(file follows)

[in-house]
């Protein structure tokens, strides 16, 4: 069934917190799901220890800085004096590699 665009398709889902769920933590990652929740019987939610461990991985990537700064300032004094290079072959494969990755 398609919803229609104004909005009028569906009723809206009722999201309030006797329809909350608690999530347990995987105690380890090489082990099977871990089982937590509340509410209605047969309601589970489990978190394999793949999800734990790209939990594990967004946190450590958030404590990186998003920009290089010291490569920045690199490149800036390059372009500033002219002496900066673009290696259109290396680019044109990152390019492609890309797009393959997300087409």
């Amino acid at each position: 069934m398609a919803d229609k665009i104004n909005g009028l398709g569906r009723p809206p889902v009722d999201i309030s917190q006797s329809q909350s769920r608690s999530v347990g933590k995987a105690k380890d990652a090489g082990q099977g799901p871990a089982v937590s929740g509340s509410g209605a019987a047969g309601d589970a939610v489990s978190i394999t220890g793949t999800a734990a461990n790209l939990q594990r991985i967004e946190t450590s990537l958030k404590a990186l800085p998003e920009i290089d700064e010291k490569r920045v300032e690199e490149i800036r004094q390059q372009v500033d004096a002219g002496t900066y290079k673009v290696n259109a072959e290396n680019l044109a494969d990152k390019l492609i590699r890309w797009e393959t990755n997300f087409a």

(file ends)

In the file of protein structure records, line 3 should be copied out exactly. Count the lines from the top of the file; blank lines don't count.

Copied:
């Amino acid at each position: 069934m398609a919803d229609k665009i104004n909005g009028l398709g569906r009723p809206p889902v009722d999201i309030s917190q006797s329809q909350s769920r608690s999530v347990g933590k995987a105690k380890d990652a090489g082990q099977g799901p871990a089982v937590s929740g509340s509410g209605a019987a047969g309601d589970a939610v489990s978190i394999t220890g793949t999800a734990a461990n790209l939990q594990r991985i967004e946190t450590s990537l958030k404590a990186l800085p998003e920009i290089d700064e010291k490569r920045v300032e690199e490149i800036r004094q390059q372009v500033d004096a002219g002496t900066y290079k673009v290696n259109a072959e290396n680019l044109a494969d990152k390019l492609i590699r890309w797009e393959t990755n997300f087409a």